The second is that Lincoln didn’t go it alone. In the late 1830s and early 1840s, there were weeks where Lincoln’s friends went everywhere with him for his own safety—from himself. His friends kept an eye on him, wrote to him, and let him know, again and again: “Abe, you are not alone.”

The third lesson—and this is where I want to spend the remainder of our time together—is that Lincoln’s depression helped him be a great president and, more importantly, a courageous and empathetic human being. I’m not saying that you need to go through real struggle to be either. But the depth of Lincoln’s sorrow afforded him extraordinary gifts of bravery and understanding.

On December 23, 1862, in the midst of the Civil War, President Lincoln took the time to write a letter to a young woman whose father had died. The letter is filled, not with empty condolences, but with real empathy. Lincoln understood her sorrow because had been there. He wrote: “Perfect relief is not possible, except with time. You ca not now realize that you will ever feel better…[but] you are sure to be happy again. I have had experience enough to know what I say.”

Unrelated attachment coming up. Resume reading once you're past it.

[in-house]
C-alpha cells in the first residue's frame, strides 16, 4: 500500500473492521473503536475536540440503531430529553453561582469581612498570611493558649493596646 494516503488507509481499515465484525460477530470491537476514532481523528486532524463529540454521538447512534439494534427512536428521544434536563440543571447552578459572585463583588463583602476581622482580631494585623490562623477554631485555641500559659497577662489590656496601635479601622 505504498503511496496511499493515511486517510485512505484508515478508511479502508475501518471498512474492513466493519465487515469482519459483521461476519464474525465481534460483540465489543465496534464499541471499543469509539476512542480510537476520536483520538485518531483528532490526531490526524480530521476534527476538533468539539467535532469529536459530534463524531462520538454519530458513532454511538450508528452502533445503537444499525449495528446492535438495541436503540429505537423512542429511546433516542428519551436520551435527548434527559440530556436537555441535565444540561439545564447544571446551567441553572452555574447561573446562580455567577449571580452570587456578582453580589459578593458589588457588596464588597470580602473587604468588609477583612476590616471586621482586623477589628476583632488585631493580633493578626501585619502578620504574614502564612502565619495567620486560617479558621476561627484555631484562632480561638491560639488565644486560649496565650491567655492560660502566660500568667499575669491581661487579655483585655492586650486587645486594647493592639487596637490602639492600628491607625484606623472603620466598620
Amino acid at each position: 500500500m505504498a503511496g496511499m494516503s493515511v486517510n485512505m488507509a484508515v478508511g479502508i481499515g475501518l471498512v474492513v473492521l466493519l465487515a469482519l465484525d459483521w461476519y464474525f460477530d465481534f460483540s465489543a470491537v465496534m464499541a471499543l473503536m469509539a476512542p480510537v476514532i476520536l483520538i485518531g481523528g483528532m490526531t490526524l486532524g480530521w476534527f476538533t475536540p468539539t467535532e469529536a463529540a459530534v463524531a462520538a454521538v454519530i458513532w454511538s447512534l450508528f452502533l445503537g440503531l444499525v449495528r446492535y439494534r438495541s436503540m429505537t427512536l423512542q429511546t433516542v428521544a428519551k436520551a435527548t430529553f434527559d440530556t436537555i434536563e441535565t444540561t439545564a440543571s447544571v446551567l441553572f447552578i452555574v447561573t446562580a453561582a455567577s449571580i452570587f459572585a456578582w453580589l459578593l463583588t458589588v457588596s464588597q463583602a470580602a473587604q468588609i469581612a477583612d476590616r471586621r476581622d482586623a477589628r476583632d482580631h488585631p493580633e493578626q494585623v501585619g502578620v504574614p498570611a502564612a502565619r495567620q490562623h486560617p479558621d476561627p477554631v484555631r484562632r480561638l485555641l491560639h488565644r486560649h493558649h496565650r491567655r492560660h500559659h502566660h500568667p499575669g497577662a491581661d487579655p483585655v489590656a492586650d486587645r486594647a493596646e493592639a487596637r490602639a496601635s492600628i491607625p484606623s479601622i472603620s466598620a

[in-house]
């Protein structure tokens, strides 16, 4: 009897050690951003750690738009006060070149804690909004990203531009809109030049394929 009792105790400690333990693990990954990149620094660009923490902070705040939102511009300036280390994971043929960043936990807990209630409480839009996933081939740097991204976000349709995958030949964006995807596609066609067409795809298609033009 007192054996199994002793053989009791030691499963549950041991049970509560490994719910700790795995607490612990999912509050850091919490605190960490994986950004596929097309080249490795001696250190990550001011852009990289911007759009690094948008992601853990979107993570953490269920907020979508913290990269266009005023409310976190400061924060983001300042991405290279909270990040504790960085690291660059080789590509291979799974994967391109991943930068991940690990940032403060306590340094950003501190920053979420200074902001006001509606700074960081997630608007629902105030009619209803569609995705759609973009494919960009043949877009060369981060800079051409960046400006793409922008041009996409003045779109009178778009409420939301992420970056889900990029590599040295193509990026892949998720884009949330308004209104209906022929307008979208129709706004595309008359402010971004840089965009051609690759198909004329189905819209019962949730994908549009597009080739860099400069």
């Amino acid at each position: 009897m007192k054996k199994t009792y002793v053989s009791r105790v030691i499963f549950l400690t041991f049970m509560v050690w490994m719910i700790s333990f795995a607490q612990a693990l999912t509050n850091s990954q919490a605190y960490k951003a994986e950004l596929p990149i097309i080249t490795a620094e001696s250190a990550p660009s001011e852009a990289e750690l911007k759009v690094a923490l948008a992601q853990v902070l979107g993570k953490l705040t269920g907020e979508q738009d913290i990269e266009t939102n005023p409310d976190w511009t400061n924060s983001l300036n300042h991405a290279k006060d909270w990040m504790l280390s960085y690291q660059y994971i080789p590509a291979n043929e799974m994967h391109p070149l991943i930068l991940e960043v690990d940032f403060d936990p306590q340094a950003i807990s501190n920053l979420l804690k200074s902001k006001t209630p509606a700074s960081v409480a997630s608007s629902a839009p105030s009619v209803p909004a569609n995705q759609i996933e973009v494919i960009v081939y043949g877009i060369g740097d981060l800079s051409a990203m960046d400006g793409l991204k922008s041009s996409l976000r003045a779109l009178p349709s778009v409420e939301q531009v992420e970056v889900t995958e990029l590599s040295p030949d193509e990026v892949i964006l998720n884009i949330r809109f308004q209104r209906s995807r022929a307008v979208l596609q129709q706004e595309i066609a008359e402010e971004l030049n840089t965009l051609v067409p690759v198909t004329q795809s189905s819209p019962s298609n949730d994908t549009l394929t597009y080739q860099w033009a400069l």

The first time I read that letter—and our middle and high schoolers are reading it in full in religious education today—I cried. The second time I read it, I cried again. In the heart of one of our country’s ugliest hours, Lincoln took a minute to truly be with someone who felt sorrow would never leave her. That’s power. That’s leadership.

And it is this message I want to leave you with today. I’m still getting to know all of you, and you’re just getting to know me. One thing people have said some is that I have a lot of energy—that I have a lot of passion for this job. And it’s true. But there’s a reason. I have a little energy because I want, in my own imperfect ways, to help make our children and youth’s lives a little better. When I was a kid I struggled with depression. I struggled with depression as a teenager, and depression knocked me out of Harvard.

But no longer do I run away from my past. No longer do I run away from my struggles. And I want to encourage you to do the same. It isn’t depression for everyone. For some, it’s the grief of losing a love one. It’s divorce. It’s physical ailment. It’s kids who frustrate us, or parents we still battle. Sometimes it’s several things all at once.